10 unmissable pieces of art at the Heard Museum in Phoenix
The Heard Museum — Photo courtesy of Linda Laban
What is seen at the Heard? A permanent collection of thousands of incredible art and artifacts about or created by American Indians of the Southwest, as well as visiting exhibitions on wider Native American culture, both ancient and modern. The astonishing Indigenous peoples’ journey is set in a beautiful Spanish mission-styled building wrapped around an idyllic courtyard in downtown Phoenix’s arts district. Free parking is available on museum grounds.
Navajo creation story
Navajo artist Rosie Yellowhair’s “Emergence Story” — Photo courtesy of Linda Laban
Navajo artist Rosie Yellowhair’s Emergence Story is a 2004 sand painting telling the Navajo creation story, also known as the Emergence Story. Yellowhair’s fascinating depiction tells of the struggle of consciousness via parables set in five worlds. It is a veritable documentation of the struggle of human evolution, still ongoing.
Inlaid silver box
A silver box with inlaid polished stone — Photo courtesy of Linda Laban
This beautiful silver box is a collaboration between John Hoxie, the Navajo fine arts silversmith, and the late Lambert Homer Jr., the son and grandson of noted Zuni lapidary artists. An extensive collection of antique and contemporary Navajo silver jewelry and also decorative utilitarian items like silver horse bridles is also on display at the Heard.
The Heard Museum’s collection of katsina dolls — Photo courtesy of Linda Laban
If the up-close detail of these phantom-like figures carved from cottonwood roots by Hopi artists and artisans weren’t entrancing enough, the sheer volume of katsina dolls at the Heard, both antique and more modern – each unique – is astounding.
Diné artist Steven Yazzie’s “Gazer” — Photo courtesy of Linda Laban
Contemporary Diné artist Steven Yazzie’s “Gazer” is seemingly a traditional depictive work of oil on canvas that is also modernist and very much of its time – it was created in 2014 and has a photo realism about it. Yet, there is a spiritual undertow as the comfortable civilized coyote gazes on the shadowy figure of her wild counterpart.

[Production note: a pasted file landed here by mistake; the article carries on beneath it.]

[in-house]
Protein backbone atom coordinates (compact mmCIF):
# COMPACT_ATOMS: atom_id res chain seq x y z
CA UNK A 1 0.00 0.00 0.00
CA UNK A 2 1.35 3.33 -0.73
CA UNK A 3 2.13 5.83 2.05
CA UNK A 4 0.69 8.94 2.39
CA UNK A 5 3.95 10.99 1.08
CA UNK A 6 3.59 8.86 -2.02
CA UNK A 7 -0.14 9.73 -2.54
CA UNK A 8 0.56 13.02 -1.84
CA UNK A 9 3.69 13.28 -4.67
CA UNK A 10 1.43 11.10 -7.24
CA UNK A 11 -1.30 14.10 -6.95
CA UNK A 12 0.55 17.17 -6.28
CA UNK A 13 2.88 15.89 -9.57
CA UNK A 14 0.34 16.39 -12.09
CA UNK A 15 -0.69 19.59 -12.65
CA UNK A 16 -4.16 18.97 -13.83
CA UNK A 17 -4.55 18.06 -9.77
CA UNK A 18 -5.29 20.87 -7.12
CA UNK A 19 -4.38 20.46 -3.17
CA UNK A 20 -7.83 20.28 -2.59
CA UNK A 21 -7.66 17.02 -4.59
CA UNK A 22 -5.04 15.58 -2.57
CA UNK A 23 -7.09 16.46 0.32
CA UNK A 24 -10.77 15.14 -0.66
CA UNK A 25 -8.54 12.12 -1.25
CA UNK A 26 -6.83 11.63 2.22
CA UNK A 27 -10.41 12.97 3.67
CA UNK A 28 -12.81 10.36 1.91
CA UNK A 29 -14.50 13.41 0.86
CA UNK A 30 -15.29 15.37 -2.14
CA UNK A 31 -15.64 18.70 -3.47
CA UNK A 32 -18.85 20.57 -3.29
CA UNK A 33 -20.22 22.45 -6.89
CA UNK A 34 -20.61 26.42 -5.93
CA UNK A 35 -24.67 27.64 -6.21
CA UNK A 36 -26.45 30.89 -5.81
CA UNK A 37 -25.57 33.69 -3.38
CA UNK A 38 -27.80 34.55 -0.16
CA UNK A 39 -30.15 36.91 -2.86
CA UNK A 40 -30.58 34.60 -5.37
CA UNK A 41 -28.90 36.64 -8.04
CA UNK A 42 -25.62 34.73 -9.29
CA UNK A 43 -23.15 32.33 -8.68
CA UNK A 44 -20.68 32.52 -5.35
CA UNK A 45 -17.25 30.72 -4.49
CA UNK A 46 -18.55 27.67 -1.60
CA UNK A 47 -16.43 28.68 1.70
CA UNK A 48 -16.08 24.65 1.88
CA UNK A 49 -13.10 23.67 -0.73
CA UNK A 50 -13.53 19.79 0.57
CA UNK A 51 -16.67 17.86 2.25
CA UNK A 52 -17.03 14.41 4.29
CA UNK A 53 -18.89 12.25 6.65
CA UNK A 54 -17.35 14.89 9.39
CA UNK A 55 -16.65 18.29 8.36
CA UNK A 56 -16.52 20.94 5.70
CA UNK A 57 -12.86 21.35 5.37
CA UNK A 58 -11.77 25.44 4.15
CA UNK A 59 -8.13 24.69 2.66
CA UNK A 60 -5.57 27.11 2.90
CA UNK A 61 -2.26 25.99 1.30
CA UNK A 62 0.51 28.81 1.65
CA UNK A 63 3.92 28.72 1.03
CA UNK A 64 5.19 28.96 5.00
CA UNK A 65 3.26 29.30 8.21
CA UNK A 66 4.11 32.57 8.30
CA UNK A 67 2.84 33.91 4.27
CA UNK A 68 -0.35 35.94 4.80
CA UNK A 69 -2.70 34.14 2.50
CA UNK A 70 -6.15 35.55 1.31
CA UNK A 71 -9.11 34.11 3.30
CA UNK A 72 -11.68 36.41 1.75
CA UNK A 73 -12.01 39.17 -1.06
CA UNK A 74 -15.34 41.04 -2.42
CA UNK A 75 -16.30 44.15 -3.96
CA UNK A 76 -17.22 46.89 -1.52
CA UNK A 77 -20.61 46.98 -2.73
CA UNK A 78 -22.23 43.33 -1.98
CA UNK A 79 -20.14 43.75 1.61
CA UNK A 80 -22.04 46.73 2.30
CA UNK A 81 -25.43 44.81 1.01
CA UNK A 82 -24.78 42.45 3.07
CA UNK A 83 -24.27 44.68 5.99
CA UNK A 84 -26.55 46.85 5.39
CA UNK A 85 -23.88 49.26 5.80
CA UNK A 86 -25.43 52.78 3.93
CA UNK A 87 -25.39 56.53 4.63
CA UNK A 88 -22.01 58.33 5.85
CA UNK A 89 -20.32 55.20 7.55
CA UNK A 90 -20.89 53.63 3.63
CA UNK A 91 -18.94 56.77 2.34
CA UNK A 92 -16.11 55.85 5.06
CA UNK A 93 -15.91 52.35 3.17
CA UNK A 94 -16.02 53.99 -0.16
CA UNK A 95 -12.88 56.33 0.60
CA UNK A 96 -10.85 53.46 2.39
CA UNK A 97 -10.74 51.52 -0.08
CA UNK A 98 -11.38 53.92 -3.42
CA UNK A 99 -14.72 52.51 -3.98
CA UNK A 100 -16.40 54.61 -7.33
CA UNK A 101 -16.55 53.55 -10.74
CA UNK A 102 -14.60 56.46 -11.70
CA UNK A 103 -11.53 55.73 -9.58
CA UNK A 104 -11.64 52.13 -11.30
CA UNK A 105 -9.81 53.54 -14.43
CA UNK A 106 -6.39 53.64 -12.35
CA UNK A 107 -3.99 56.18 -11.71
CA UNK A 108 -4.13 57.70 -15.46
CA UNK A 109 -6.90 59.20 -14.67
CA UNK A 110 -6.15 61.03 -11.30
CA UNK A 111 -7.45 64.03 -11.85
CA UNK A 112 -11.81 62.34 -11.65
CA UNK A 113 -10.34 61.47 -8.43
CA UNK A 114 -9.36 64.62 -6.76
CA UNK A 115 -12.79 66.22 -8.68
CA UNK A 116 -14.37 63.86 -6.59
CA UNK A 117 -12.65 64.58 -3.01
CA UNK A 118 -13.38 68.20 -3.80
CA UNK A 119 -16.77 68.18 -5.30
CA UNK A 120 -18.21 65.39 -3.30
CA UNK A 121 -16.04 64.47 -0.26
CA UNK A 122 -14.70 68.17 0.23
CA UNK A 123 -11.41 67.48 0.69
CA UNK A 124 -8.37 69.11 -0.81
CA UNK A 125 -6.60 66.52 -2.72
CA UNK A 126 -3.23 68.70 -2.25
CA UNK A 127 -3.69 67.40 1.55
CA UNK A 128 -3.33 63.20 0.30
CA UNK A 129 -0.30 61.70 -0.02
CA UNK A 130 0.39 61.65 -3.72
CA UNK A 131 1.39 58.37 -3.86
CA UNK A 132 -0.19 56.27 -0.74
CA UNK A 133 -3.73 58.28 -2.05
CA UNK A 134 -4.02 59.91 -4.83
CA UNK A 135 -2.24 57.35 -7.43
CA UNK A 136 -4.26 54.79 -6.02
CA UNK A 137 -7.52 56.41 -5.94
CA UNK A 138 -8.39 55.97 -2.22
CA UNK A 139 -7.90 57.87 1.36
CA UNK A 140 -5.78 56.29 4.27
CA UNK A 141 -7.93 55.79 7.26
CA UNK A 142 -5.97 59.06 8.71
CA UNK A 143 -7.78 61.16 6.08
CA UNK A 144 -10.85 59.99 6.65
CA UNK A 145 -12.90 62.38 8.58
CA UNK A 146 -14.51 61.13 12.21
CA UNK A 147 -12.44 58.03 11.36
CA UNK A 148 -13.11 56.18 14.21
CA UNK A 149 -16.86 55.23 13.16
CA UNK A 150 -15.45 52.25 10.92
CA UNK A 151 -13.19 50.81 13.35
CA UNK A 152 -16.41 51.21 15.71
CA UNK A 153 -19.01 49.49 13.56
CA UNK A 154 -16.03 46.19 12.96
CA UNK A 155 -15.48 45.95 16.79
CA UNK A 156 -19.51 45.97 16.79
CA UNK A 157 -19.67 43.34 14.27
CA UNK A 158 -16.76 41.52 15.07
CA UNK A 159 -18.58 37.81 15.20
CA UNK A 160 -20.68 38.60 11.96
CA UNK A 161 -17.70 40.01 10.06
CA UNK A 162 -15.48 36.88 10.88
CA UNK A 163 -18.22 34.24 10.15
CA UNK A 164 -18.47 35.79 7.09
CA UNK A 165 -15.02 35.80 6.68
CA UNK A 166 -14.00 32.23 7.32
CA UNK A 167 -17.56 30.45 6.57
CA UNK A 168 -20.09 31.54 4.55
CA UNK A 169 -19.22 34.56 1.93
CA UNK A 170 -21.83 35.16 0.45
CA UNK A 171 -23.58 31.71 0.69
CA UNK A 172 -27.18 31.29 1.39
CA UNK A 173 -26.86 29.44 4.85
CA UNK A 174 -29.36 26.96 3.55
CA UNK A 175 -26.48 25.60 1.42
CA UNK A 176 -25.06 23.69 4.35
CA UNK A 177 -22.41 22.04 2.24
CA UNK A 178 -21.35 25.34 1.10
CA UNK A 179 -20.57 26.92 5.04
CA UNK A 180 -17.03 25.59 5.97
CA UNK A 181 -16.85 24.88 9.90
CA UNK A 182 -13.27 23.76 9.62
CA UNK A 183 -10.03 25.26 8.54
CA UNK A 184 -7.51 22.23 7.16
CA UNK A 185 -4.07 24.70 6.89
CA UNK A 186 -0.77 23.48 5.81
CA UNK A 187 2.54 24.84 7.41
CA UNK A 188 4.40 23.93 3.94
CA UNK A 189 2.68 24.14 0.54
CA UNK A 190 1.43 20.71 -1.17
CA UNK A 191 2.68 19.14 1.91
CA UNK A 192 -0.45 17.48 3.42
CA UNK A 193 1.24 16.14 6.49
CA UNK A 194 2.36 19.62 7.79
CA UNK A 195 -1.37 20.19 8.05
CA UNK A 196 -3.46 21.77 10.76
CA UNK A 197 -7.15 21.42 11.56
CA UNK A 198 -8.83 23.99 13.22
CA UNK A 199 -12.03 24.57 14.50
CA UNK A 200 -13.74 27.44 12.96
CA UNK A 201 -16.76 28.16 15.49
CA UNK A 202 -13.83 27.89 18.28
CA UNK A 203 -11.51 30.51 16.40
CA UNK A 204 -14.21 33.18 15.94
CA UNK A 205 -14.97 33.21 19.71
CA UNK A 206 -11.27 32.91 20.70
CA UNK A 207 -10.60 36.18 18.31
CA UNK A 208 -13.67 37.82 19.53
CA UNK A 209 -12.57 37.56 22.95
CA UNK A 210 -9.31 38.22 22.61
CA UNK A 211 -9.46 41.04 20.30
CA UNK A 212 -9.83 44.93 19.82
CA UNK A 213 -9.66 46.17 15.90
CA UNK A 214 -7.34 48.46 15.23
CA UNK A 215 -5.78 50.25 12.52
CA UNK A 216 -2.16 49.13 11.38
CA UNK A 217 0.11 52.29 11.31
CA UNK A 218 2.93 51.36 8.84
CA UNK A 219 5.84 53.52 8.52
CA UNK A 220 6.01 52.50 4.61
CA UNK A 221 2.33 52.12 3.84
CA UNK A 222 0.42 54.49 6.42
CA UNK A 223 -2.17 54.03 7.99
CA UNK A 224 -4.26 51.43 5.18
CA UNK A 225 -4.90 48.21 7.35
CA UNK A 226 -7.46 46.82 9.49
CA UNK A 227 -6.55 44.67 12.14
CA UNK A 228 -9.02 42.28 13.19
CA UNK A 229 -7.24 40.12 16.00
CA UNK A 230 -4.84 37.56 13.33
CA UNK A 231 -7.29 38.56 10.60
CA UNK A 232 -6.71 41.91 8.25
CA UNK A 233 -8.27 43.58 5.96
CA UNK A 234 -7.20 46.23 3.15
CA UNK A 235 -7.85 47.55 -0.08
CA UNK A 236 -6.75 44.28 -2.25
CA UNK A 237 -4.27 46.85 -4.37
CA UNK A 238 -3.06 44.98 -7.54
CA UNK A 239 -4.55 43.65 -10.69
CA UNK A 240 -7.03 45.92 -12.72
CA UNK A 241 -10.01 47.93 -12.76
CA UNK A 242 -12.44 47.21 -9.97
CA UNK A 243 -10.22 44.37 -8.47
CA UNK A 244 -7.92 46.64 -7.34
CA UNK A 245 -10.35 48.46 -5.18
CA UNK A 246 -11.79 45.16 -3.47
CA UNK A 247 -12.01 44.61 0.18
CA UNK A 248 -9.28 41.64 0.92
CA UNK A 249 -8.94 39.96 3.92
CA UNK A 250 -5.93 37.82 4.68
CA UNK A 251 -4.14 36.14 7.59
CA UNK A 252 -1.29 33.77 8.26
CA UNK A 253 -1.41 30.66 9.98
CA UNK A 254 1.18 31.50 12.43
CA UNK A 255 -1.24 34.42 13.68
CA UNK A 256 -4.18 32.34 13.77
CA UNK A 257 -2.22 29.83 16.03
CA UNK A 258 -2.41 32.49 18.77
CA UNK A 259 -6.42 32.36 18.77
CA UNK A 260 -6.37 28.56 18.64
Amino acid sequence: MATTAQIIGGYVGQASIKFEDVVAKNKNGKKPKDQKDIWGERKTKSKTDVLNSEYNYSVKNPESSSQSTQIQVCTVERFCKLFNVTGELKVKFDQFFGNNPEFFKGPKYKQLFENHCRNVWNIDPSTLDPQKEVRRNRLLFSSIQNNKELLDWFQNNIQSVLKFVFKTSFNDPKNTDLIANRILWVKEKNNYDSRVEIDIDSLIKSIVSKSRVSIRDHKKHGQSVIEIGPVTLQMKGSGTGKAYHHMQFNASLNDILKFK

Beaded cape necklace
Mojave beaded cape necklace — Photo courtesy of Linda Laban
The Mojave began making and wearing such fantastic glass beaded collars as this one in the late 1800s. Beadwork was a result of trading with Europeans. Traditional insignia and design, such as this one inspired by the turtle’s shell, were incorporated as a new, intricately detailed Native American art form developed.
The Heard Museum has many examples of exquisite basketry — Photo courtesy of Linda Laban
Basketry is one of the oldest art forms in the Southwest. Baskets were necessary for everyday life, both for storing items – from food to clothing – and for carrying them too. Strong baskets were needed, creating a craft that was mostly traditionally taken up by women. Curiously, baskets went beyond being plain everyday household items, and traditional designs inspired by the natural world – such as these insects – were incorporated. Basketry became an art, which continues today. Some of the oldest Native American baskets found were created by the Southwestern nations.
‘Jeved Makai Creates the Milky Way’
Dwayne Manuel’s “Jeved Makai Creates the Milky Way” — Photo courtesy of Linda Laban
The O’odham people have lived in the Sonoran Desert since around 300 B.C. and count Phoenix as part of their ancestral homeland, which stretches down into Mexico. This 2022 acrylic-on-canvas painting by Dwayne Manuel, an Onk Akimel O’odham descendant, shows Jeved Makai creating the Milky Way with his staff, a legend that is part of the O’odham creation story, but wouldn’t look out of place in the Marvel universe.
‘Grand Procession’: Contemporary Plains Indian Dolls from the Charles and Valerie Diker Collection
A feature piece in the ‘Grand Procession’ exhibit — Photo courtesy of Linda Laban
This collection of vibrant, intricately beaded figurines, or soft sculptures, created by Jamie Okuma (Luiseño and Shoshone-Bannock), Rhonda Holy Bear (Cheyenne River Sioux and Lakota) and three generations of Growing Thunder family members – Joyce Growing Thunder, Juanita Growing Thunder Fogarty and Jessa Rae Growing Thunder (Assiniboine and Sioux) – honors Indigenous peoples from the Great Plains and Great Basin regions who lived in those areas during the late 19th century.
‘Away From Home’
The Heard’s “Away From Home” exhibit shows the innocent victims of cultural genocide — Photo courtesy of Linda Laban
In occupying these lands, European colonization moved from outright genocidal massacres to an atrocious attempt to eradicate Indigenous culture by forcibly removing children from their parents and tribal lands to re-educate them in so-called boarding schools, set up to break their spirit and even break family and tribal bonds. The Heard does not shy away from this terrible atrocity and urges visitors to not look away from this exhibit documenting an appalling period of United States history.
The building and courtyard
The Heard Museum’s beautiful interior courtyard — Photo courtesy of Linda Laban
The Heard’s architecture and design is notable and worth contemplating. Founded in 1929 by Dwight and Maie Heard, both passionate collectors of primarily American Indian artifacts and art, their namesake museum grew eight times the size of the original structure and now encompasses 130,000 square feet of galleries, classrooms and performance spaces surrounding a beautiful interior courtyard.